I didn’t grow up with Advent. Born in Belfast, Northern Ireland, to a staunch Protestant family and raised in the Salvation Army, there were no nativity scenes in our Christmas decorations, no candles, and no daily readings. There was scant time for contemplation as our December days filled up with acts of service.

As a family of brass players, several nights a week found us under streetlamps on snow-packed streets playing Christmas carols until our instruments froze. My mother didn’t play an instrument, except for her voice, a natural gift and beautiful. Instead, she went door to door in the neighborhoods, navigating icy sidewalks and treacherous steps, collecting money for the poor in a red plastic box shaped like the Salvation Army shield. Some years, she also worked at the office distributing the bags of food and toys her collections purchased. 

Once I was old enough, I spent December weeknights and Saturdays standing on a street corner in front of Sperry’s department store, playing carols next to the red kettle. People always gave more when there was music. Michigan winters were brutal, and my hands, feet, and cornet continually froze, in that order. A quick dinner break found me at Woolworth’s counter, scarfing down a small bowl of dill pickle chips and a mug of hot chocolate; then, it was back to my frigid, windswept corner and my kettle. On days when it was too cold to play, I rang a bell. Or I was supposed to ring a bell, but the noise annoyed me, so I usually removed the ringer and went through the motions. It was a small rebellion, but people seemed grateful. 

Looking back, I realize how meaningful those days were to me. We took music to the streets, nursing homes, and hospitals; it was hard work that cost us something. There was still plenty of time for family activities; that it was my dad’s favorite time of year made it even more special for us. But the most memorable times were the moments we served together, made music together, did something for others, knowing we were part of something much bigger than ourselves. Undoubtedly, these days formed my worldview and shaped my future more than I knew.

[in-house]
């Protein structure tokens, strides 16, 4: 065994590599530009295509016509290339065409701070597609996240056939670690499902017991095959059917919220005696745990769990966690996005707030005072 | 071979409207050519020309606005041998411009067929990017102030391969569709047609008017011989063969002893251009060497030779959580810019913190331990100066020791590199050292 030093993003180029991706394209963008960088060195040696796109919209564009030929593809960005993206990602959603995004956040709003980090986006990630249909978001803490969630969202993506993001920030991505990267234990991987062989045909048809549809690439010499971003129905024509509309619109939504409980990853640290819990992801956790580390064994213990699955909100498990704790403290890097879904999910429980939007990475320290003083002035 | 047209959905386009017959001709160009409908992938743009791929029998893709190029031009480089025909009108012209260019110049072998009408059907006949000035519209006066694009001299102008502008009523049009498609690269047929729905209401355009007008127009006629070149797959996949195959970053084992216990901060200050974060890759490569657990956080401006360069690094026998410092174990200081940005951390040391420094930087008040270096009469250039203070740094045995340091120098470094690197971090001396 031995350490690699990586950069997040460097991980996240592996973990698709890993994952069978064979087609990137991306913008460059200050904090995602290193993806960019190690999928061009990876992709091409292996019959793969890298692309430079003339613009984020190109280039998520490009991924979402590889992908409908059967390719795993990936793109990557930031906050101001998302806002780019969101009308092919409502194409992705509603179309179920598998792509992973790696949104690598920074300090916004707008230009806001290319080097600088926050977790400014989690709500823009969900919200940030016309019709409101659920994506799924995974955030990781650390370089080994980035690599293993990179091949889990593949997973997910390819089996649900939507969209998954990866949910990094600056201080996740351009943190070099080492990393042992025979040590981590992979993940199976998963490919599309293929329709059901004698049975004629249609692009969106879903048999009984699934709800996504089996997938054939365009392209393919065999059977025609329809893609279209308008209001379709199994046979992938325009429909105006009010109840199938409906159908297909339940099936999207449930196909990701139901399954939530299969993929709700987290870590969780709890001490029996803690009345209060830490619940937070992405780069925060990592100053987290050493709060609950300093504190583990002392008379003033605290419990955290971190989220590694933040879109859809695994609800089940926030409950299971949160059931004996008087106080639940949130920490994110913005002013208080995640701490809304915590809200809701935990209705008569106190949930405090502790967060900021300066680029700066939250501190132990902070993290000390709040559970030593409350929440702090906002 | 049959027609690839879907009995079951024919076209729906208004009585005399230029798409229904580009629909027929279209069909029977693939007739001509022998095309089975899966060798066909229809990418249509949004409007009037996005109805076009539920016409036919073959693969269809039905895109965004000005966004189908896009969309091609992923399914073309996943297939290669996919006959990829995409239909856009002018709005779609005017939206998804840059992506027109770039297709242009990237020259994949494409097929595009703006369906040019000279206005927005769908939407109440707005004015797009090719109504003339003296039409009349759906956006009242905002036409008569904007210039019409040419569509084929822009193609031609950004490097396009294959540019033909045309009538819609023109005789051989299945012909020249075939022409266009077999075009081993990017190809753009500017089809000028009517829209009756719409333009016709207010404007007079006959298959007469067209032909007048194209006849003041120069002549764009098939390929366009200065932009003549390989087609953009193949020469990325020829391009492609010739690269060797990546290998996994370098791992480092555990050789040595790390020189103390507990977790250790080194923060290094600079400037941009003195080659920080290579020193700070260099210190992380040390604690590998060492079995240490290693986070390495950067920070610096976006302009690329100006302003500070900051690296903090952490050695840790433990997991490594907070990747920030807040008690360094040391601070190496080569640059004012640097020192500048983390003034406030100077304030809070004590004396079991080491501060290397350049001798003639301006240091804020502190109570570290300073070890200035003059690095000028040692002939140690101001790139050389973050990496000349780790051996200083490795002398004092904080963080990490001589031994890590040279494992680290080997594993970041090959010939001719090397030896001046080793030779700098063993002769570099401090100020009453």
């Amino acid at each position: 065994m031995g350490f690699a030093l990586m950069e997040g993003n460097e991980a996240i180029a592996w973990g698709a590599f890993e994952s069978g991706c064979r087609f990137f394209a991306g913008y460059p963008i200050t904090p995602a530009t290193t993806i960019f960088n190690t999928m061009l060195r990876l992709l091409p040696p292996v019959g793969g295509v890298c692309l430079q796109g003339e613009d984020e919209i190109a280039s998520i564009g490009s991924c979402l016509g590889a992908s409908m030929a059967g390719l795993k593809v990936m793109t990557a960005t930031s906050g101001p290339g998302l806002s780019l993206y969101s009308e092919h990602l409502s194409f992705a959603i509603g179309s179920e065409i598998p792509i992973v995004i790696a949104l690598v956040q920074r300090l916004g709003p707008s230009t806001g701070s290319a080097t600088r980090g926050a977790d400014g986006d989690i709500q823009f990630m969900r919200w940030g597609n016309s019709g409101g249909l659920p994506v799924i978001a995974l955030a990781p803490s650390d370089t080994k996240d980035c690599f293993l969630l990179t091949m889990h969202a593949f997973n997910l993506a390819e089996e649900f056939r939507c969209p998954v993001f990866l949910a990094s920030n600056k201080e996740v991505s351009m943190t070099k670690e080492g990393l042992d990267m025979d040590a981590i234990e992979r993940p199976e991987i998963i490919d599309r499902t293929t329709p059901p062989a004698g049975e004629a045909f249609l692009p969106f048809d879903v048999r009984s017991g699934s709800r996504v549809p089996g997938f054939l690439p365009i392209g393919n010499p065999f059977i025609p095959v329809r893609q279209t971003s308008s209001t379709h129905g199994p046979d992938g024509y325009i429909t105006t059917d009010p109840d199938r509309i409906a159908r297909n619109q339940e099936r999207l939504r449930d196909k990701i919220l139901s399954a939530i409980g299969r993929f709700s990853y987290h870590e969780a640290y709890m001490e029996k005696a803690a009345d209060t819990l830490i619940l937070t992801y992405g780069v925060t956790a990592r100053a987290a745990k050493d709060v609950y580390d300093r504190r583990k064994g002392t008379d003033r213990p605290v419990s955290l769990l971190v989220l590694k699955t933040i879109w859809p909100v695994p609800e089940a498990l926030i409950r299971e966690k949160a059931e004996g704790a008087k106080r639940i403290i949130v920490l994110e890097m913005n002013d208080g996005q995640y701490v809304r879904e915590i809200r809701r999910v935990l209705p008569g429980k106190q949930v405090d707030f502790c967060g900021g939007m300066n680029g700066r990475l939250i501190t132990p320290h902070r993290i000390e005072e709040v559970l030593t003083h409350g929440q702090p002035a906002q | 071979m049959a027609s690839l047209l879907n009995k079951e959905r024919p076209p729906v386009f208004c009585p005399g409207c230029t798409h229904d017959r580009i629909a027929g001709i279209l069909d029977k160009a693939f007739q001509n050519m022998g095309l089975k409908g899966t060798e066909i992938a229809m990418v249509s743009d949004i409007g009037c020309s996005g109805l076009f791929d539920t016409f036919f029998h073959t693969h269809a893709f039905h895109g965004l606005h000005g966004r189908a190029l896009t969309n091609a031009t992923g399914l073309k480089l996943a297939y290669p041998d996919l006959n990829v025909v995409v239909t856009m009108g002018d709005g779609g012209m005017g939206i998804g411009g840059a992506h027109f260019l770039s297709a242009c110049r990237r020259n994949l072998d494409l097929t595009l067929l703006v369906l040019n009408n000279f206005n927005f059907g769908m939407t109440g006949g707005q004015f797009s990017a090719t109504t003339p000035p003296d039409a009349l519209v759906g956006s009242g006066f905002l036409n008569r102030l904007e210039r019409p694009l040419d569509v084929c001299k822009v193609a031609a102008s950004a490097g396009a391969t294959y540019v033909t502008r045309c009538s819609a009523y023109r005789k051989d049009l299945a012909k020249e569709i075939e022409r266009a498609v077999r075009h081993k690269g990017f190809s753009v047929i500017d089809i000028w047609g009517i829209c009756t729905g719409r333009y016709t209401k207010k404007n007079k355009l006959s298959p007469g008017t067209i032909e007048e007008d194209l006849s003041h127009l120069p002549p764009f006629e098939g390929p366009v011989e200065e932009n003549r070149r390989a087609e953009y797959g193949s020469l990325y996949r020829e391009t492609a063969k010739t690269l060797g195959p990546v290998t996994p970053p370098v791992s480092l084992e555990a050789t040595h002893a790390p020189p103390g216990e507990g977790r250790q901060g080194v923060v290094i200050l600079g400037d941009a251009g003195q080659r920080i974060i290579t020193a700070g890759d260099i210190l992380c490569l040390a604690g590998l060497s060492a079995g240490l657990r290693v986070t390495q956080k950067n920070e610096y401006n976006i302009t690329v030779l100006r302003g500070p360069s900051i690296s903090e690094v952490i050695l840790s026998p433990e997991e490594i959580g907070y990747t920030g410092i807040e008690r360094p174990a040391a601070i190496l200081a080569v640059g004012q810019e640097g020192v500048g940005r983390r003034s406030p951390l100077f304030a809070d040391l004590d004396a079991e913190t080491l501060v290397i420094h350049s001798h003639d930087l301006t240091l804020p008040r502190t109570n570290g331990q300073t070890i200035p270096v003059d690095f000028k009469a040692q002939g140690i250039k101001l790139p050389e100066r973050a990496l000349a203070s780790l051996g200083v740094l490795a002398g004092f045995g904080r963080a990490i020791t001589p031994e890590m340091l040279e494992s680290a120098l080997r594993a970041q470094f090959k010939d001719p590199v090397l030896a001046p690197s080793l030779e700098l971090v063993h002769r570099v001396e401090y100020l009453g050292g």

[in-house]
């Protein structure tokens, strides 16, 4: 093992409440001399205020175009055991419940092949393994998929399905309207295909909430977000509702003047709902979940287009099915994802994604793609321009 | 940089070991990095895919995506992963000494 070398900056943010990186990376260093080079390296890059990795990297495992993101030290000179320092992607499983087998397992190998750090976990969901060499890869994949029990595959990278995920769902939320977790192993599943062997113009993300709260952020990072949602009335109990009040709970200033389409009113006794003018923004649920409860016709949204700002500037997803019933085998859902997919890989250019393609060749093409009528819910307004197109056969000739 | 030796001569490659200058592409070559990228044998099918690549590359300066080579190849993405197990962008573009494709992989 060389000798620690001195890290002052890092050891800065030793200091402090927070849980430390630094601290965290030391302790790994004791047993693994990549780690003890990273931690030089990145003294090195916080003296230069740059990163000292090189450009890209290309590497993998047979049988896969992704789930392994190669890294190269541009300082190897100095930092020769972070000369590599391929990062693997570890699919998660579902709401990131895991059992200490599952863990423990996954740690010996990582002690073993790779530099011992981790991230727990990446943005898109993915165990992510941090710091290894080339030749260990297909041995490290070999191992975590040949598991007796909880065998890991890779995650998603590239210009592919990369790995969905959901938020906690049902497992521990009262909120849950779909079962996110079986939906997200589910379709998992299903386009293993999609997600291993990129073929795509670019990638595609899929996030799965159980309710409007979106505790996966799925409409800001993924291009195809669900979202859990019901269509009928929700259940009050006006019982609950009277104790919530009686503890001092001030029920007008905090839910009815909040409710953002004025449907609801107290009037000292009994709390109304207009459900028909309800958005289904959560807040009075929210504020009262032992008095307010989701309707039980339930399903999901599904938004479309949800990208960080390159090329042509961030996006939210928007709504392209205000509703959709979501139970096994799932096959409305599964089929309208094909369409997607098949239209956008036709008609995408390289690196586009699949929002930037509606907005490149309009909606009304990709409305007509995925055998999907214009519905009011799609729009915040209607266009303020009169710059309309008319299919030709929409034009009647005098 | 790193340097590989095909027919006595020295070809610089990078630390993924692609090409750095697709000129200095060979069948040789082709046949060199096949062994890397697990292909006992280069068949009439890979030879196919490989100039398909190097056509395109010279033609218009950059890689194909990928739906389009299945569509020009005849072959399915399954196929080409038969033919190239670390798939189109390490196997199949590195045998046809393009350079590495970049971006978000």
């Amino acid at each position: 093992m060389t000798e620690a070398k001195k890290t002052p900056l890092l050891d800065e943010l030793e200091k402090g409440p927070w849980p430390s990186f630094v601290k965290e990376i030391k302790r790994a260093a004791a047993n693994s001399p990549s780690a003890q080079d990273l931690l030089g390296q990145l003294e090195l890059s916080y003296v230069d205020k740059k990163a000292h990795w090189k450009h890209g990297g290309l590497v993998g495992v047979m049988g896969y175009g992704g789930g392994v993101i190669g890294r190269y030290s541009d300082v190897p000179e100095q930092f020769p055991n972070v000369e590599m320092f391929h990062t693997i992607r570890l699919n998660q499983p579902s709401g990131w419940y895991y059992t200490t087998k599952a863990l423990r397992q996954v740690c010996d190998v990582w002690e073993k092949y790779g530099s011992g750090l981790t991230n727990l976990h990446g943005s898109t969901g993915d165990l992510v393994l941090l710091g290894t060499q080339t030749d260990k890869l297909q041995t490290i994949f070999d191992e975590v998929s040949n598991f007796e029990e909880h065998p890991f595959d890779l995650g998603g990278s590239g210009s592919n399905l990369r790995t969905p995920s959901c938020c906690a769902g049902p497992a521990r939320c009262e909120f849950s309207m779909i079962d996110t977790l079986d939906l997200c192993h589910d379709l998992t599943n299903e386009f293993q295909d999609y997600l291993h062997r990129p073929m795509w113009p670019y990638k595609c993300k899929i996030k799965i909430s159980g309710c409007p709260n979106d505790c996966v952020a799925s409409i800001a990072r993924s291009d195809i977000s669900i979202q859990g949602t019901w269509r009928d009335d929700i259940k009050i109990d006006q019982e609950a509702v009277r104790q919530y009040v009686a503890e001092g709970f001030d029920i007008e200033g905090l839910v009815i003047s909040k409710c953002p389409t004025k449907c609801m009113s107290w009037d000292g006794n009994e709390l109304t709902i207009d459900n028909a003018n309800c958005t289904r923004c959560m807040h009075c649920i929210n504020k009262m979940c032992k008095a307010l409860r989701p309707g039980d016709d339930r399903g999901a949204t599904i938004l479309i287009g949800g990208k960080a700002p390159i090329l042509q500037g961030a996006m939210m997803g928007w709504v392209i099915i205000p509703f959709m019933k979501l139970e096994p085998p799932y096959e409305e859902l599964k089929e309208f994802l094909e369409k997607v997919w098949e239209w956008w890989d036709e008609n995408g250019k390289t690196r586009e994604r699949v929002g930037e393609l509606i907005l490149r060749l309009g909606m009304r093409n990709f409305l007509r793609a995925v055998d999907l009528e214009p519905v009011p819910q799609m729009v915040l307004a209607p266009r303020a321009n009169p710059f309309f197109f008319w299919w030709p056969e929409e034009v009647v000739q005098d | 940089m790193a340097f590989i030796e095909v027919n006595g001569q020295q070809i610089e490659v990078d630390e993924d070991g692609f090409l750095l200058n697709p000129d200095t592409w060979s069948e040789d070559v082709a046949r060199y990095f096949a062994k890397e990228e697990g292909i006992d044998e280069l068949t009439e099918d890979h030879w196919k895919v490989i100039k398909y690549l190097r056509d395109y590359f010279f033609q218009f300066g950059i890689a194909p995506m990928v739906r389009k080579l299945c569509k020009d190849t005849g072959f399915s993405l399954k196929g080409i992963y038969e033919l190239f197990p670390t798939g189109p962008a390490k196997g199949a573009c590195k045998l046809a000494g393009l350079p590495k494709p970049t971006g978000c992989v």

This flood of memories began this morning as I read the words of Teresa of Avila, an author I stumbled onto much later in life. 

Christ has no body now but yours,
No hands, no feet on earth but yours,
Yours are the eyes with which He looks
Compassion on this world,
Yours are the feet with which He walks to do good,
Yours are the hands, with which He blesses all the world.
Christ has no body now but yours.

Today, as I look inward, Christ turns my gaze outward to a world he loves. A prayer forms on my lips: I love you. I was born for you. What do you want me to do?

 Those who are loved by God let his love continually pour from you to one another, because God is love. The light of God’s love shined within us when he sent his matchless Son into the world so that we might live through him. This is love: He loved us long before we loved him. 

1 John 4:7,9-10 from the Passion Translation

Photo by Elijah Chen on Unsplash